let x = Some 41;

let addOption x y : int  = match x with
    | None -> 0 + y
    | Some x -> x + y

let y = addOption x 9;
y |> string |> fun x -> printfn "%s" x


This time, we’ve handled that option type by creating a function called addOption, all that function does is decide how to handle the logic of adding the two numbers together, either with a default value for the None case, or with the actual value. The pattern matching syntax looks a little weird at first, but you get used to it, its basically match <variable> with | where | is the separator for each case. Within the first case we match x with None, this is our condition where x isn’t set, so we declare it as 0 + y, which has no effect. In our second case, we say Some x which checks that x has a value, and then we use x as a standard integer value in the corresponding function.

This is slightly different to how we’d have handled this in C#, you wouldn’t normally reach for the switch statement in this situation. However in functional land, functions, and the match statement are so easy to create, small and concise that this code makes a lot more sense. Its also quite reusable now, you can use this for adding any optional int, and avoid the possibility of exceptions due to improper handling of the option.

Of course we can also refactor this code into a higher order function, and make it much more reusable.

The higher order function version

Higher order functions are functions that take another function and operate over that function and associated data. For C# developers probably the easiest example is a Lambda Select statement, e.g.

var items = new[] {1, 2, 3, 4, 5, 6};
items.Select(x => x.ToString());

The select function, is equivalent to F# map, it takes the items and applies a function x => x.ToString() to each item. The important thing to understand here is that x => x.ToString() is just a function we define and are passing to the Select function, the Select function itself will just consist of the functionality to apply the passed function to the items array. So Select is a higher order function, it doesn’t do much by itself, but it facilitates doing many different things to our items collection just by taking that function as an argument.

Back to our F# then, lets assume we want to multiply our optional numbers as well. We know that for an addition our Identity (i.e. the empty case if you remember about monoids) 0, as any value + 0 will just return the original value. For multiplication, our Identity is 1 because 1 multiplied by any value just returns the original value too. So we need to pass in our identity, we also need to pass in the function for the operation (either + or -):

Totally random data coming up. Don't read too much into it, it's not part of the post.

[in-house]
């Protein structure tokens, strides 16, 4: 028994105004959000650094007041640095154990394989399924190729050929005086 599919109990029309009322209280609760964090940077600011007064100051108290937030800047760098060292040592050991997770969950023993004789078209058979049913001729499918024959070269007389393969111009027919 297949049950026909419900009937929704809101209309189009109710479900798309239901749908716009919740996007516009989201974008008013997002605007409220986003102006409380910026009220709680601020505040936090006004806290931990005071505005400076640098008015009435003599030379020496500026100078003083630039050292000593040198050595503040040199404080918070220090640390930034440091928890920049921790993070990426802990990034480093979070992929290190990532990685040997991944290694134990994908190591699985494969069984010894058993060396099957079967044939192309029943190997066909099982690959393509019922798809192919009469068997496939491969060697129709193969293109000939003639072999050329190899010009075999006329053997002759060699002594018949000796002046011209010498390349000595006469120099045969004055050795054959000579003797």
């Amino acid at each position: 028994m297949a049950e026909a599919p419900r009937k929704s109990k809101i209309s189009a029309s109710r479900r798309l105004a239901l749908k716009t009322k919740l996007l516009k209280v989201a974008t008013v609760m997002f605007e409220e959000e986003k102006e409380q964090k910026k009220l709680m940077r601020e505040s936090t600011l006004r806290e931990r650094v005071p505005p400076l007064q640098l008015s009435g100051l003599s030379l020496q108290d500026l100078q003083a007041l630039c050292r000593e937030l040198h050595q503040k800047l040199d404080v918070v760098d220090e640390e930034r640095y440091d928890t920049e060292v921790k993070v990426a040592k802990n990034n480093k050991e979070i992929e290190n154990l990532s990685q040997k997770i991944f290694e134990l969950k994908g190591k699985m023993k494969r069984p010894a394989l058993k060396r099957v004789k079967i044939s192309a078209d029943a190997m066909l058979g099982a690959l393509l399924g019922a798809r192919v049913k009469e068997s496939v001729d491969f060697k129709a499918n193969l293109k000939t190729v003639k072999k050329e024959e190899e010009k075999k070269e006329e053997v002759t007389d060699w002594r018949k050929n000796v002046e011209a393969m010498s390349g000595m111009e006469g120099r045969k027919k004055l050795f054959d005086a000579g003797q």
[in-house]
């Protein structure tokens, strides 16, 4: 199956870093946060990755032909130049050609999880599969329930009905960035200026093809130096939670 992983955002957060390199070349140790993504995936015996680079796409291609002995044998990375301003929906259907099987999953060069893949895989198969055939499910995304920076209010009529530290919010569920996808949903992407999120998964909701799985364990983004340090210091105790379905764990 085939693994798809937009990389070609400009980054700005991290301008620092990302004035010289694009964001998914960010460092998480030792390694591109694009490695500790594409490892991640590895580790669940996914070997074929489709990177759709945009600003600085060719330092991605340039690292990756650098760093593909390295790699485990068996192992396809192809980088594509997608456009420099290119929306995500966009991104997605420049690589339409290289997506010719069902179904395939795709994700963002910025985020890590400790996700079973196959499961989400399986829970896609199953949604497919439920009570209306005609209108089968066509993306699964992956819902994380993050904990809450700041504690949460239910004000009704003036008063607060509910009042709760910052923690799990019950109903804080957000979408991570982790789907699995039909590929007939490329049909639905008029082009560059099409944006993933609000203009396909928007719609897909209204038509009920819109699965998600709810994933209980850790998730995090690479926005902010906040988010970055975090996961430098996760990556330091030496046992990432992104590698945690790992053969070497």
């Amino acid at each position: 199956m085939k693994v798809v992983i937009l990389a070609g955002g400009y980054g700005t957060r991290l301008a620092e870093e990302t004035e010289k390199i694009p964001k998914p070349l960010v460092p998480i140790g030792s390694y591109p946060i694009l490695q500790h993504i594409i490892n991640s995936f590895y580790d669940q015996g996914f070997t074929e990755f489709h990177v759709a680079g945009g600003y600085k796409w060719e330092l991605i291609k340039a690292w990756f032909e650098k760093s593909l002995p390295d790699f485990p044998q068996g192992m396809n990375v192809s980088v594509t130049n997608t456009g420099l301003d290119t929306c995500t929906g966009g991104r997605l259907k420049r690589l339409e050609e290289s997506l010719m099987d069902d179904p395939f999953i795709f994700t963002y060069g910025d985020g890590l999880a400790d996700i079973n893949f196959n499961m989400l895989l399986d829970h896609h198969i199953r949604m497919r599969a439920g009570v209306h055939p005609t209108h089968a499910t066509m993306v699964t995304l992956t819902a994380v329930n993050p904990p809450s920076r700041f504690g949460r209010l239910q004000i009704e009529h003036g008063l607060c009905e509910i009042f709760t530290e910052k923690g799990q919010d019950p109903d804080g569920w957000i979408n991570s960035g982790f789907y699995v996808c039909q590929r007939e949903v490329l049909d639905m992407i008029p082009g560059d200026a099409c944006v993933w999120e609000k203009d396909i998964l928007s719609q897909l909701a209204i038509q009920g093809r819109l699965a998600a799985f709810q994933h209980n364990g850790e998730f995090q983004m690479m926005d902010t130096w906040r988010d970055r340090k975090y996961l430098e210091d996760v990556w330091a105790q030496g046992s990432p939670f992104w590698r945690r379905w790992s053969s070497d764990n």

let x = Some 41;

let optionOperation identity func x y  = match x with
    | None -> func identity y
    | Some x -> func x y

let add = optionOperation 0 (+)
let multiply = optionOperation 1 (*)

add x 9
    |> string |> printfn "%A"

multiply x 2 
    |> string |> printfn "%A"



  1. So in this code we’ve renamed addOption to optionOperation and added two preceeding arguments, identity and func. identity takes our default value for an operation for when our value is null. func is our operation. We then use pretty much the same code as addOption, but we replace the + with func before the two arguments func x y and in our None case we pass the identity.
  2. These two lines are where the magic happens, we partially apply our optionOperation function for add and multiply. For add we pass 0 as our Identity and we wrap the plus infix operator in brackets (+) which turns it into a normal function that can be passed as an argument. We do exactly the same for the multiply, but with 1 and (*).
  3. Finally in 3 we call our add and multiply functions (which are now functions in their own right), and pipe them through to be printed.